It's important for the coping process that you find a balance between emotional and logical responses to traumatic events.
After a traumatic event, people often unknowingly turn to defense mechanisms as a response to stress and uncomfortable emotions, rather than genuinely processing what happened. One such common response is a behavior known as intellectualizing.
Intellectualization involves using facts, logic and abstract reasoning to try and turn stressors into neutral events with no particular emotional valence. We use our examination and reasoning skills as a way to protect ourselves, leaving all feeling out of it.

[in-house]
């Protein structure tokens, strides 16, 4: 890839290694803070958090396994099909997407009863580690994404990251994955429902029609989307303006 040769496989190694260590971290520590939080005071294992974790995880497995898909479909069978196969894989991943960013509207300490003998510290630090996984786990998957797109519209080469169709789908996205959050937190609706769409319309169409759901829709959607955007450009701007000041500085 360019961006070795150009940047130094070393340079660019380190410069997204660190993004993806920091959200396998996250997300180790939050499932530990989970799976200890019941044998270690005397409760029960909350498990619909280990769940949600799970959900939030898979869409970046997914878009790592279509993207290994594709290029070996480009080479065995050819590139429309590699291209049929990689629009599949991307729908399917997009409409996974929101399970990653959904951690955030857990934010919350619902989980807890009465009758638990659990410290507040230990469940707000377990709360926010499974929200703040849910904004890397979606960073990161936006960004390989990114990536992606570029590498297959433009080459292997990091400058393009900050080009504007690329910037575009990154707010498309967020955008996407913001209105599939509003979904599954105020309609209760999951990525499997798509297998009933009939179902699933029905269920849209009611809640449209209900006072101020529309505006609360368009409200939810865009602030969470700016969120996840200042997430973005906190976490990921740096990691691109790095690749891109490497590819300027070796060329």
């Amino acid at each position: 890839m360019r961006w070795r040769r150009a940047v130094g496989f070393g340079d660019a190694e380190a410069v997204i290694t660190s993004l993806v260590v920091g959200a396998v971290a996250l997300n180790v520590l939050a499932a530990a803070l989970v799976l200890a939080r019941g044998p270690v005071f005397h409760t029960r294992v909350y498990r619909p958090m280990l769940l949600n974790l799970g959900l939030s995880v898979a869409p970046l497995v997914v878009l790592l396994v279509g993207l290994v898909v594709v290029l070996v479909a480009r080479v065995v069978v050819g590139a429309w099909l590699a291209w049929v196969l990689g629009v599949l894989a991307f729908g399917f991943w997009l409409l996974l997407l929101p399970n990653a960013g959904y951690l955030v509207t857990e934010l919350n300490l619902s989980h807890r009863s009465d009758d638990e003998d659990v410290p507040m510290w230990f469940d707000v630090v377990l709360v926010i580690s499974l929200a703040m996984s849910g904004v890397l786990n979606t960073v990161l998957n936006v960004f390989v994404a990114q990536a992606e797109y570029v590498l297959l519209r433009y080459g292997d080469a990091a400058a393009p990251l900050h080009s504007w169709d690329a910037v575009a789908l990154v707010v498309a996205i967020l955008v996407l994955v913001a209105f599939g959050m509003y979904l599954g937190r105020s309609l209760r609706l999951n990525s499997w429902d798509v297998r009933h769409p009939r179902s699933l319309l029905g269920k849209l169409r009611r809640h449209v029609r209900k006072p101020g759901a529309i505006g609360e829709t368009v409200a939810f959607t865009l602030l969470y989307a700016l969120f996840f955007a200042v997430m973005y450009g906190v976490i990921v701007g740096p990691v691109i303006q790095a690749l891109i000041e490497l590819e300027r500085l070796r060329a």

“A common example is when someone who has been assaulted recounts the experience to the police, or even a friend or family member, and they basically just tell exactly what happened almost as if it happened to someone else or was a different person’s story,” Dr. Jessica Gold, a psychiatrist and assistant professor at Washington University School of Medicine, told HuffPost. “We basically reason our way out of having to feel painful emotions. Sometimes it can also be helpful and help us get through the acute hard situation.”
Most of the time, intellectualizing is not something we do on purpose, Gold said. And while it might at first help to ease pain and be comforting for someone who’s gone through something horrible, it can also be damaging ― preventing someone from understanding the severity of an event, coping with it properly or healing from it.
“The problem arises when we do it too often, or in situations that really need to be managed with,” Gold said.